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\[\int\limits_{}^{}\sec^4(2x+1)dx\]

so far ive done this--> \[\int\limits_{}^{}[1+\tan^2(2x)] [\sec^2(2x+1)]\]

so then I get:\[\int\limits_{}^{}\sec^2(2x+1) +\int\limits_{}^{}\tan^2(2x+1)\sec^2(2x+1)\]

what is the next step? could somebody help me?

now let m=4

\[=\frac{1}{6} \tan(u)\sec^2(x)+\frac{1}{3}\int\limits\limits \sec^2(u)du\]

\[=\frac{1}{6} \tan(u)\sec^2(u)+\frac{1}{3}\tan^2(u)+c\]

u =2x+1

\[=\frac{1}{6} \tan(2x+1)\sec^2(2x+1)+\frac{1}{3}\tan^2(2x+1)+c\]

An alternative way to solve this problem

there are many trig identities that can help in solving this problem one way is:

\[\int\limits \sec^2(u)\sec^2(u)du=\frac{1}{2}\int\limits \sec^2(u)(1+\tan^2(u))du\]

expand the function and distribute the integral

\[=\frac{1}{2}\int\limits \sec^2(u)du + \frac{1}{2} \int\limits \sec^2(u)\tan^2(u)du\]

\[=\frac{1}{2}\tan(u) +\frac{1}{6} \tan^3(u)+c\]

\[=\frac{1}{2}\tan(2x+1) +\frac{1}{6} \tan^3(2x+1)+c\]

ur welcome! i was expecting ur question i did that on purpose...

now there are two ways to think about this...

the other way to visualize this concept is by assuming that tan(u) =v

dv = sec^2(u)du -> du=dv/sec^(u)

\[\int\limits \tan^2(u)\sec^2(u)du=\int\limits v^2\sec^2(u)\frac{dv}{\sec^2(u)}\]

now can u see the full picture...

(v^3)/3+c

but v=tan(u)

=(1/3)tan^3(u)+c, where u = 2x+1

hope this clarifies the point...

are u there?

So u can correct the information for ur teacher, if u think this is what she/he meant...

but anyways i mean if u r not familiar with the even and odd functions then use the 2nd method...

by the way this problem can be solved in many ways...

uhmm yeah i think i have to understand the second method first. i'll have to read it once again

just write it down on a piece of paper, you'll see how easy it is...

that was the integration

the integral of tan^2(u)sec^(u)du

now when u differentiate tan u get sec

let me show u

\[\frac{1}{2} \int\limits\limits \sec^2(u)\tan^2(u)du\]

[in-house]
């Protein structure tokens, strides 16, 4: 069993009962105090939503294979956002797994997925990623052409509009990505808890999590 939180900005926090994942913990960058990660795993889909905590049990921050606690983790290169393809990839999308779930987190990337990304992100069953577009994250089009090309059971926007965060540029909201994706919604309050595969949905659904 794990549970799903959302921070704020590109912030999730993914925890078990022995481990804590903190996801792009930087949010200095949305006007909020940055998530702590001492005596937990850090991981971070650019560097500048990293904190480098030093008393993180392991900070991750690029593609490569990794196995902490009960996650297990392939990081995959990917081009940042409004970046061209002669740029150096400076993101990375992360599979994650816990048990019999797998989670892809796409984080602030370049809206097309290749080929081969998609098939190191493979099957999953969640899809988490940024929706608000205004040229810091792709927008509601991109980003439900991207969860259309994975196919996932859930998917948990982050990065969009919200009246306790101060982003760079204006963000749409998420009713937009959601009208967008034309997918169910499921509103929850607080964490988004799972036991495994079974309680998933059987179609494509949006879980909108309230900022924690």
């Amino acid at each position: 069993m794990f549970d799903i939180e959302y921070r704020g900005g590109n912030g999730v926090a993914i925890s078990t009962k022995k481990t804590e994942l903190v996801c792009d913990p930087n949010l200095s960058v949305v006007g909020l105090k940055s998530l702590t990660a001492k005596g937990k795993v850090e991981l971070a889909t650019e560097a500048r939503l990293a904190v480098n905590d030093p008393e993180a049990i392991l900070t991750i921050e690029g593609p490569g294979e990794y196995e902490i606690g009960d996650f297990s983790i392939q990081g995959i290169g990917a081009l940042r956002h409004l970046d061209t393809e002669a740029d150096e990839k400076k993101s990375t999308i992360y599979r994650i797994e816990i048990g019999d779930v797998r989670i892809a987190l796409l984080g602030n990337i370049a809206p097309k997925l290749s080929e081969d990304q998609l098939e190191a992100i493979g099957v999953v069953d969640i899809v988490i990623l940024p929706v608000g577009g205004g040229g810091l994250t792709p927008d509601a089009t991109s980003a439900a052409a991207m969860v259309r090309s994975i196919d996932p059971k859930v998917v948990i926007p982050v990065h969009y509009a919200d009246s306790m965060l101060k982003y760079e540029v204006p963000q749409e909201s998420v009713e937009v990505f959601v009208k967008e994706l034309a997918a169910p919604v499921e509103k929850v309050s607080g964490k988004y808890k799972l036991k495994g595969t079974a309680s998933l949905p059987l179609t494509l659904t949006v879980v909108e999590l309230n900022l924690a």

let
\[v = \tan(u) \therefore dv = \sec^2(u)du, so \space du=\frac{dv}{\sec^2(u)}\]

\[= \frac{1}{2} \int\limits\limits \sec^2(u)v^2\frac{dv}{\sec^2(u)}\]

can u see how sec^2(u) is cancelled so u are left with

\[\frac{1}{2} \int\limits v^2dv\]

and u know the rest, or do u want me to finish it to the end...

yes tan(u)=v therefore tan^2(u)=v^2

is that what u meant? or i misunderstood?

yeep! :D thanks, so if tan^2 were tan^3 then "V" would equal to v^3 in the final result?

well in the case of the question above v^4/4+c

tan^4(u)/4 +c

v^99

tan^100(u)/100+c

if u did not have the sec^2(u), then you can't do that...

that's what i meant of the function multiplied by its derivative

if i tell u to integrate sin(x)cos(x), what answer would i get?

i think i'd use -->:\[\int\limits_{}^{}sen udu\] and since u=sen, and du=cos, then :\[-\cos(x)+c\]

is that correct??

u mean -(1/2)cos^2(x)+c

this is the whole point always when u integrate check if the function has its derivative...

what is the integral of sin(x)

its: -cos (u) +c :D

and what result did u get for sin(x)cos(x) again?

no never do that

a rcipical of cos never gives u a minus sign be careful never make such a mistake !

\[\frac{1}{2}\frac{1}{\cos^2(x)}=\frac{1}{2}(\cos(x))^{-2}\]

:o oohh, so is that the final result? +c

no that is the result of what you thought it was the result which is not the result in this case

\[\int\limits \sin(x)\cos(x)dx = -\frac{1}{2}\cos^2(x)+c\]

but how did u get the 1/2 and cos^2 ?

use the u sub and check for urself

yeep thanks! i'll try it :D :D